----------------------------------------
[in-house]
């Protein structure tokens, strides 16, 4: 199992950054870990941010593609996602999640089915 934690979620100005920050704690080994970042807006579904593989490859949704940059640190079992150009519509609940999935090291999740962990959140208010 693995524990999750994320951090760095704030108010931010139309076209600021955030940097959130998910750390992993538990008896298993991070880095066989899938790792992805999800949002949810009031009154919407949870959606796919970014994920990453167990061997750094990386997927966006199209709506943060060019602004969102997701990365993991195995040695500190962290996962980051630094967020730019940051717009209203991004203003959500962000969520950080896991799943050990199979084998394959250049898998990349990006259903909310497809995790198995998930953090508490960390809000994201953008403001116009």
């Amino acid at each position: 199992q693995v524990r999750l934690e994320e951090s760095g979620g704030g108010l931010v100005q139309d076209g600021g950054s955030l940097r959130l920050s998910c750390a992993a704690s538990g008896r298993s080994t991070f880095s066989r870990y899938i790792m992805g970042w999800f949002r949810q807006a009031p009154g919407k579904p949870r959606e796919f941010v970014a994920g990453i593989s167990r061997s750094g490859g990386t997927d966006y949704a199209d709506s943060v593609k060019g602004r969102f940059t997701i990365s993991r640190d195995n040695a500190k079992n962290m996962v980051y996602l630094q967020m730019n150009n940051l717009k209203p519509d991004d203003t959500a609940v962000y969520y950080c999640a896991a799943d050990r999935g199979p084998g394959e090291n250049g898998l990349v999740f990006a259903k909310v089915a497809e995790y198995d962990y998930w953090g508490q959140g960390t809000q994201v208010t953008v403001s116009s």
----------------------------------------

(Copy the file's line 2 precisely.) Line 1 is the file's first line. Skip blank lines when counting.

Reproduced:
């Protein structure tokens, strides 16, 4: 199992950054870990941010593609996602999640089915 934690979620100005920050704690080994970042807006579904593989490859949704940059640190079992150009519509609940999935090291999740962990959140208010 693995524990999750994320951090760095704030108010931010139309076209600021955030940097959130998910750390992993538990008896298993991070880095066989899938790792992805999800949002949810009031009154919407949870959606796919970014994920990453167990061997750094990386997927966006199209709506943060060019602004969102997701990365993991195995040695500190962290996962980051630094967020730019940051717009209203991004203003959500962000969520950080896991799943050990199979084998394959250049898998990349990006259903909310497809995790198995998930953090508490960390809000994201953008403001116009």